Wednesday, June 6, 2012 | 12:53 a.m.
It was a big night for the little guys Sunday as Tropfest celebrated 20 years of short films at The Cosmopolitan of Las Vegas’ Boulevard Pool; the evening also marked the inaugural U.S. portion of the international festival.
The night was themed “The Best of the Best,” a competition among 16 winning films from Tropfests past screened before a full, but not packed, crowd who came out for the free event. Stars and filmmakers, including judges Toby Maguire, James Woods and President of the Jury Toni Collette, walked the black carpet for the final night of the three-day festival, which also featured film-themed parties and music performances.
Collette beamed in a flowing black gown and golden curled locks, a far cry from the skirt and swimsuit she wore when she stumbled into the first Tropfest as a teenager. Though the star-studded event has considerably upped its glamour factor since the first festival was held two decades ago in a Sydney, Australia, cafe, the evening was ultimately defined by the fun, casual spirit first instilled in it by founder and film director John Polson.
Locals and hotel guests alike curled up on cushions and lounge chairs with drinks and popcorn, while others took advantage of the floating pool beds. With the warm breeze and quiet, languid atmosphere, the evening felt more like a day at the beach than a night at an international film festival (and holds great promise for The Cosmopolitan’s new “dive-in movie” series).
Though perhaps things felt a little too relaxed at times -- host and comedian Rob Corddry, normally a guaranteed chuckle, was the first to admit that The Cosmopolitan’s cocktails had gotten the better of him. Though he was joking, that didn't stop an onslaught of cheap-shot jokes (“Hey, fat people on the Strip! You’re down there getting drunk, but we’re up here watching short movies!”) that time and again fell flat on an (admittedly apathetic) Sunday night audience that just wanted to get on with the show, and not, as Corddry repeatedly implored, get another drink.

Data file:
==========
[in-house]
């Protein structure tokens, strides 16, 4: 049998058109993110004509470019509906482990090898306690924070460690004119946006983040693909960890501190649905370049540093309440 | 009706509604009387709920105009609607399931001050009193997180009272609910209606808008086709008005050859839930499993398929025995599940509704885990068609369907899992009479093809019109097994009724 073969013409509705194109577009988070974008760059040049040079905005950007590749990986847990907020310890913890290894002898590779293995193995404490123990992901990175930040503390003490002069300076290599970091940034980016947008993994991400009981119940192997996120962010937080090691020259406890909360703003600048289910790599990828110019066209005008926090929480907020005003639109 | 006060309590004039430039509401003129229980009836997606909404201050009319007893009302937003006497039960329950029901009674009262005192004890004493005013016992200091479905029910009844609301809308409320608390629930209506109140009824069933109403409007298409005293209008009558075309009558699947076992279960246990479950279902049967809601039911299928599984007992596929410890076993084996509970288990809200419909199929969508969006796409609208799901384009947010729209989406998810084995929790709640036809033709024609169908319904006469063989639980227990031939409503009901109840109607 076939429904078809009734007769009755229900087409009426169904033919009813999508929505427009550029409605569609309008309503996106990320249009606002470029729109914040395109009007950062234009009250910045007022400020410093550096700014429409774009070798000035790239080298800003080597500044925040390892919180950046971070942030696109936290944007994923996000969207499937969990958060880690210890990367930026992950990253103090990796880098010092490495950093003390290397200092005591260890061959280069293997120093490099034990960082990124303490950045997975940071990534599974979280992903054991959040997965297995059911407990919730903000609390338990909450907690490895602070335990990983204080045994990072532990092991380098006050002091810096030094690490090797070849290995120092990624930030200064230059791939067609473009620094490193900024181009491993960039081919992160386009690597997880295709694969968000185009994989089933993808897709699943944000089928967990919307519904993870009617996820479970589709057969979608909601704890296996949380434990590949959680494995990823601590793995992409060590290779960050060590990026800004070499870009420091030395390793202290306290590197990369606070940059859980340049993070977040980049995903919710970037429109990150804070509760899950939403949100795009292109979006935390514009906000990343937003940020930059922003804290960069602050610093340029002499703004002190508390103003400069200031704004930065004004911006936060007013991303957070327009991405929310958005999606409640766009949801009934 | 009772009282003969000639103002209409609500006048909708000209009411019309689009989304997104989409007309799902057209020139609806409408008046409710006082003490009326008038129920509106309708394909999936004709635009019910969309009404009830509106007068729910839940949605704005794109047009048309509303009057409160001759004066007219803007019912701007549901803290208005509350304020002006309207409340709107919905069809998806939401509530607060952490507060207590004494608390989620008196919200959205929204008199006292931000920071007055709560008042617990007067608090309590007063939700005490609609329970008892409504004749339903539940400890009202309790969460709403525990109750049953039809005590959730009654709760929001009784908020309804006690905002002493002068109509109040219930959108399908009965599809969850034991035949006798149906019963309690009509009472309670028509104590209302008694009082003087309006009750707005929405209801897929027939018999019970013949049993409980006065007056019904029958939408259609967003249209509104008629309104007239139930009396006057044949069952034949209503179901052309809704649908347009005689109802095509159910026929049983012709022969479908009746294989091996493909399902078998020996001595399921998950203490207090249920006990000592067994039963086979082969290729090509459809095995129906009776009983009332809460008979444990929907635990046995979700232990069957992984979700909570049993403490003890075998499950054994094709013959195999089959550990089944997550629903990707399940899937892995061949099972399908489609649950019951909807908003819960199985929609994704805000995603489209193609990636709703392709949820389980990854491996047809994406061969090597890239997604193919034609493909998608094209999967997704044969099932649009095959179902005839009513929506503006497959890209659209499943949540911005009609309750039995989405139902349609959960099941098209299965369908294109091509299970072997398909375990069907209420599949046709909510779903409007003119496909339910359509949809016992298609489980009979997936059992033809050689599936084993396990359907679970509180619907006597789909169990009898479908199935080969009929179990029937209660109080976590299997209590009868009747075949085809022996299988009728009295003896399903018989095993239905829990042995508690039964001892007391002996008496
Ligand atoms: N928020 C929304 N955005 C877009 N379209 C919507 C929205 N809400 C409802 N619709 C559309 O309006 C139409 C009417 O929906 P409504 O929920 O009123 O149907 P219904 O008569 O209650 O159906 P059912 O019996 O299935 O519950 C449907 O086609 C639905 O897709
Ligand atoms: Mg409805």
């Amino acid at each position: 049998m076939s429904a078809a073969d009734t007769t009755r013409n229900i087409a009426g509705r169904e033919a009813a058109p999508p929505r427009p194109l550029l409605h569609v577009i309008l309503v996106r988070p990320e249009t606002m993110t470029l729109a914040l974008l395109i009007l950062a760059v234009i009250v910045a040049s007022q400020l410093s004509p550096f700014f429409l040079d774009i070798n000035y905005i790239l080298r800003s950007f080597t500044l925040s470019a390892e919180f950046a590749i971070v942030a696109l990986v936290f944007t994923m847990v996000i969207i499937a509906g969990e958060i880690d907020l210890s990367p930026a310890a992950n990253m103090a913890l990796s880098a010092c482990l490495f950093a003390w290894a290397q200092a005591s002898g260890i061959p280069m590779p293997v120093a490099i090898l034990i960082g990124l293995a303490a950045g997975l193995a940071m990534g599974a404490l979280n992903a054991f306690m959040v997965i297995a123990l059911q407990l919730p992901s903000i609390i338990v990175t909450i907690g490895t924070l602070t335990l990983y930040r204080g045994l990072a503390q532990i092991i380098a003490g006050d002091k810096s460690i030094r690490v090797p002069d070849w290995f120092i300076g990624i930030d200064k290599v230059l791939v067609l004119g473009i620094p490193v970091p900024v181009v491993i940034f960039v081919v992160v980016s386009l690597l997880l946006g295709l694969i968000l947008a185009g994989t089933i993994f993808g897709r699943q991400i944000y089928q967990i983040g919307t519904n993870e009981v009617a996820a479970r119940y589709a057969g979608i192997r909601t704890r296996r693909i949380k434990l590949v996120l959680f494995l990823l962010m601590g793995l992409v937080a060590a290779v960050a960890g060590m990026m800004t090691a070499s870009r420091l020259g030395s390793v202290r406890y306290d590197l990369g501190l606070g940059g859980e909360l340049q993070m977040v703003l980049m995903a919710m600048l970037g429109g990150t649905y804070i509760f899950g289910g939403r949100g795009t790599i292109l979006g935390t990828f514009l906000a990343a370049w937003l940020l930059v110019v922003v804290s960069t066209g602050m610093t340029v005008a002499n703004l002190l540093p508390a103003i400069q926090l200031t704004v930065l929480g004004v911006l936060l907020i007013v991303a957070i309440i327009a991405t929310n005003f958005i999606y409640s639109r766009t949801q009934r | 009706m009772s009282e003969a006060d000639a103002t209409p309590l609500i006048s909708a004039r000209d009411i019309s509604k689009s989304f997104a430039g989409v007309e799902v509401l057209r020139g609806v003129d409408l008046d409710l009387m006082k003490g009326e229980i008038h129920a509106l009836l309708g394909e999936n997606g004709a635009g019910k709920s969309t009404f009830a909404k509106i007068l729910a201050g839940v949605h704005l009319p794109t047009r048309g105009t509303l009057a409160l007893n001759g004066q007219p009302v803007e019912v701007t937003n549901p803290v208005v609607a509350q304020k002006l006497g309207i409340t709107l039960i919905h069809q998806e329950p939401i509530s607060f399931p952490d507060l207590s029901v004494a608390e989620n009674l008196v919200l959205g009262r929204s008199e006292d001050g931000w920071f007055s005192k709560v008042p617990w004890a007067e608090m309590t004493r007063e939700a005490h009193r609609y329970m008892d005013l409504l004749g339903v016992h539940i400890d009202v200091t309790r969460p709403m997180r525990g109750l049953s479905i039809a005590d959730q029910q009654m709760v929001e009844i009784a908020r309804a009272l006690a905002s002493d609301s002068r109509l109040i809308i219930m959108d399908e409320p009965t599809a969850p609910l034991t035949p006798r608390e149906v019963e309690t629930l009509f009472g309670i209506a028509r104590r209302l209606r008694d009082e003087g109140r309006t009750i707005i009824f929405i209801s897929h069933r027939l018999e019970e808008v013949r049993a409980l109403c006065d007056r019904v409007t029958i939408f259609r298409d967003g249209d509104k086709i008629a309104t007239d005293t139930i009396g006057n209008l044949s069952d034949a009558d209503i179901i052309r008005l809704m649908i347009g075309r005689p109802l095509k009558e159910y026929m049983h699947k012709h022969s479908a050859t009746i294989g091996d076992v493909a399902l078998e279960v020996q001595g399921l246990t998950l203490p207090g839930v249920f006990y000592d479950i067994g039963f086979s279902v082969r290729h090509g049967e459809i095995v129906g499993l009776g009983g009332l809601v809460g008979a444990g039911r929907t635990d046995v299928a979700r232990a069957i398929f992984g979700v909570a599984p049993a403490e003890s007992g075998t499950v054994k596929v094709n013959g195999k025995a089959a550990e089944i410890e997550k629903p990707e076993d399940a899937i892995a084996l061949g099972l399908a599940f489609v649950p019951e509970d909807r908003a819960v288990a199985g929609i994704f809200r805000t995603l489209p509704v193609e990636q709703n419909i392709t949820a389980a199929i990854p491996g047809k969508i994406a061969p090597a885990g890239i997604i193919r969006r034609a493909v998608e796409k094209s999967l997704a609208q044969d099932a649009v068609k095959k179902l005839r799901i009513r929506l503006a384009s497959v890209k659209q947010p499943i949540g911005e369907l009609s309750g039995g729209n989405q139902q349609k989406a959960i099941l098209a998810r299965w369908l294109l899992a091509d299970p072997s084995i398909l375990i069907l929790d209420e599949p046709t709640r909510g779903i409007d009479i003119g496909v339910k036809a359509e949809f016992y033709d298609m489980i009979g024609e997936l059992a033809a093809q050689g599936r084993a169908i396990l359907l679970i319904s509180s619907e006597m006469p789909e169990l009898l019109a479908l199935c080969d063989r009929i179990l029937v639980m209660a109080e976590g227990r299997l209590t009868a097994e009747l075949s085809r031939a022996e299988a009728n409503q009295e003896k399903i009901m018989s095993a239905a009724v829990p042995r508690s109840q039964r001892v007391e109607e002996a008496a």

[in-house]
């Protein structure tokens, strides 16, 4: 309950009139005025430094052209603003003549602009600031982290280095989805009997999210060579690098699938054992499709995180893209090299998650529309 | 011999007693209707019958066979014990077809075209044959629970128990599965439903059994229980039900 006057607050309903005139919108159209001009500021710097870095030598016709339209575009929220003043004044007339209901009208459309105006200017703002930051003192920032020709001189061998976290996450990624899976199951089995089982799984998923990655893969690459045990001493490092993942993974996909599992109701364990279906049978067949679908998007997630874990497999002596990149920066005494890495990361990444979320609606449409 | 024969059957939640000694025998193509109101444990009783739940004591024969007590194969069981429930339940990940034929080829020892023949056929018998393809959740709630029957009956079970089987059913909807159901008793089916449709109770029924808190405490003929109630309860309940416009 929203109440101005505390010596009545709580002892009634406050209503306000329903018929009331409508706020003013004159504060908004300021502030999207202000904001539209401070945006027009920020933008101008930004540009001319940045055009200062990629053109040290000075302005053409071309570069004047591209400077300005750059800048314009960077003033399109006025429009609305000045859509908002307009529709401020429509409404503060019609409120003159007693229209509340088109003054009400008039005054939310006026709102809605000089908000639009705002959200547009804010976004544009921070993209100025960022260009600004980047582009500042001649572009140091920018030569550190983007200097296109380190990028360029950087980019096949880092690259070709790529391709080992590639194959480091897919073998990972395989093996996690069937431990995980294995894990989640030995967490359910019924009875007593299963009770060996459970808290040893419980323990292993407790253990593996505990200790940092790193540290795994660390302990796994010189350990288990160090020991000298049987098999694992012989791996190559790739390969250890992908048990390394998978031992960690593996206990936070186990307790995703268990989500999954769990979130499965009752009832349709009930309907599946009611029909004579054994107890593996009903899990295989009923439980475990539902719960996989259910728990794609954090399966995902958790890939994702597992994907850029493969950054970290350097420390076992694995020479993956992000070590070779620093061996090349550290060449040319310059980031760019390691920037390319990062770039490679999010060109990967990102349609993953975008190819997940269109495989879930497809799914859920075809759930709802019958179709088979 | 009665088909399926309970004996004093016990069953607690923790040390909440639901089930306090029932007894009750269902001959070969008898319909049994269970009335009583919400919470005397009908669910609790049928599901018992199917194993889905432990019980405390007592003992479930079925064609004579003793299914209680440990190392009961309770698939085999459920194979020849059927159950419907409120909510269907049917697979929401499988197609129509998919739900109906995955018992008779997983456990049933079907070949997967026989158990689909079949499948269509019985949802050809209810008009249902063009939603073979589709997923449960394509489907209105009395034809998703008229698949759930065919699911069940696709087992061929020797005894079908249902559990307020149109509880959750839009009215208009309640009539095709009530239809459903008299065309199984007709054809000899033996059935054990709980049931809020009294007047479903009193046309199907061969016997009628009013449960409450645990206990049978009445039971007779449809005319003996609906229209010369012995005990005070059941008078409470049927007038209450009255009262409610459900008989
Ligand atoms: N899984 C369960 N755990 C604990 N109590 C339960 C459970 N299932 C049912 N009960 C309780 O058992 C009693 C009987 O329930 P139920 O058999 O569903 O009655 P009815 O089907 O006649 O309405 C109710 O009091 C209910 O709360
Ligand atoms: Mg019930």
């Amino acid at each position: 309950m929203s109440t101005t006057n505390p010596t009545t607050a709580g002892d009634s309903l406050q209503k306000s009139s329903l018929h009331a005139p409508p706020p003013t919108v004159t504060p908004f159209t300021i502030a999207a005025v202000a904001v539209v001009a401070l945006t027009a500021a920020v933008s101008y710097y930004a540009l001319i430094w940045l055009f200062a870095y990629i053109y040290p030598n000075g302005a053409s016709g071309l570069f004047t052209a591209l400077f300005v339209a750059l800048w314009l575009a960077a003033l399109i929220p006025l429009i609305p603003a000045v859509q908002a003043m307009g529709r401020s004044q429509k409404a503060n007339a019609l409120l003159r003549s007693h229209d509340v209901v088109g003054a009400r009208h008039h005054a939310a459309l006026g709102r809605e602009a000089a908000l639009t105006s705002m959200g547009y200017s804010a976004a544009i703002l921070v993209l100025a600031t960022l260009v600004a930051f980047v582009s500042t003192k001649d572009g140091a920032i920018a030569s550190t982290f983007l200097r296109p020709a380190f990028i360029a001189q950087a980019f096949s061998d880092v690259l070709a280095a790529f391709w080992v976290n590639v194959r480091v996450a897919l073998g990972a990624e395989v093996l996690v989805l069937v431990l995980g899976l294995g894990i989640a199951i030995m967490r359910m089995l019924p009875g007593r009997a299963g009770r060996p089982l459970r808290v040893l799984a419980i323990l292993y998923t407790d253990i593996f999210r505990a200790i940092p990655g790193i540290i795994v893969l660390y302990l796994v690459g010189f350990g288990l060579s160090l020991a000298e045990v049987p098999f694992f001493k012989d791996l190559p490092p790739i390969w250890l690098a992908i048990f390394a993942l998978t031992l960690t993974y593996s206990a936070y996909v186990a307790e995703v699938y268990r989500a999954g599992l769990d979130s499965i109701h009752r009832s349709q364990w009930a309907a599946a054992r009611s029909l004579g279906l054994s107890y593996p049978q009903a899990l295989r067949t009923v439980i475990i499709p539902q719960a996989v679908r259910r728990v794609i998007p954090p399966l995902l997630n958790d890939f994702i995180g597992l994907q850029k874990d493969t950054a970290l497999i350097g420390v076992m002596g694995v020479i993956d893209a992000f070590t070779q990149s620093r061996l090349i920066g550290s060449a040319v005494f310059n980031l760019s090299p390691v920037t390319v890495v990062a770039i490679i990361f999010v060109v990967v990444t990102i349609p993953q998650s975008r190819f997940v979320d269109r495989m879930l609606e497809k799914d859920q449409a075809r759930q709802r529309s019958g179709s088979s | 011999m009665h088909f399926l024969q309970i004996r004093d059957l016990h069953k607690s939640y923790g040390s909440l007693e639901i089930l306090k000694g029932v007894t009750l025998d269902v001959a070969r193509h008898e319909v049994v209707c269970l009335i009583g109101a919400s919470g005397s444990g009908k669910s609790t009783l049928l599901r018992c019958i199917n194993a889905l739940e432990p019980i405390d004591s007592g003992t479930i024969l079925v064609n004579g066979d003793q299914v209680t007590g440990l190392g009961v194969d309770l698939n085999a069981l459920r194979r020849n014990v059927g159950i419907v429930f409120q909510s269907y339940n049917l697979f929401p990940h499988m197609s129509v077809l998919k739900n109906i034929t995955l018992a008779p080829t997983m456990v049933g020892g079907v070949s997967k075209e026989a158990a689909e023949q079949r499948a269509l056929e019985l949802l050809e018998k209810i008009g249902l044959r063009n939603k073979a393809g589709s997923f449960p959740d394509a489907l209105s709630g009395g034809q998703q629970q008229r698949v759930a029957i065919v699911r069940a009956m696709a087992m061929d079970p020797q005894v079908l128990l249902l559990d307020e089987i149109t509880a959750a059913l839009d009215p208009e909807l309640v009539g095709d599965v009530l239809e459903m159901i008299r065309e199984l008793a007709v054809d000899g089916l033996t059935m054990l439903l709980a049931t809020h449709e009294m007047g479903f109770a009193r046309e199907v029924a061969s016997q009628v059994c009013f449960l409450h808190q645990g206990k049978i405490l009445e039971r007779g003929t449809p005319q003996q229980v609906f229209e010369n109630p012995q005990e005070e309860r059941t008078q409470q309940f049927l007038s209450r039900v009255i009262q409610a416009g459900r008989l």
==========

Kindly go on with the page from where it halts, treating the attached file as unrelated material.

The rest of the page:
Hosting faux-pas aside, the evening’s 16 short-but-sweet 7-minute films consistently drew gasps, laughs and applause from the audience with topics that ranged from the moving to the absurd. There was “Boo,” a comedy about an old couple who prank each other by pretending to die; “Mankind Is No Island,” a film shot on cell phones on the streets of New York and Sydney; and “Fishlips,” the story of a family narrated from the point-of-view of their pet goldfish. Each vignette functioned as a self-contained story and yet still managed to leave the audience wanting more, a true testament to the merit of short films as a medium and the international success of the festival itself.
Needless to say, having to select a winner from what was already the cream of the crop was no small feat for the judging panel. Ultimately, director Sean Ascroft took home top honors for his film “The Story of Bubble Boy,” the tale of a sad outcast’s struggle to shield himself from the world around him. The film won 3rd place at Tropfest 2006 and this time gave Ascroft the Motion Picture Association of America-sponsored first prize of $5,000.
Though the audience dissipated after the winner was announced, those who stuck around were in for a real treat with a flooring performance by singer-songwriter LP. Uplifting, playful and inspired, the set was a perfect conclusion to a night of film and storytelling that could certainly be described as the same.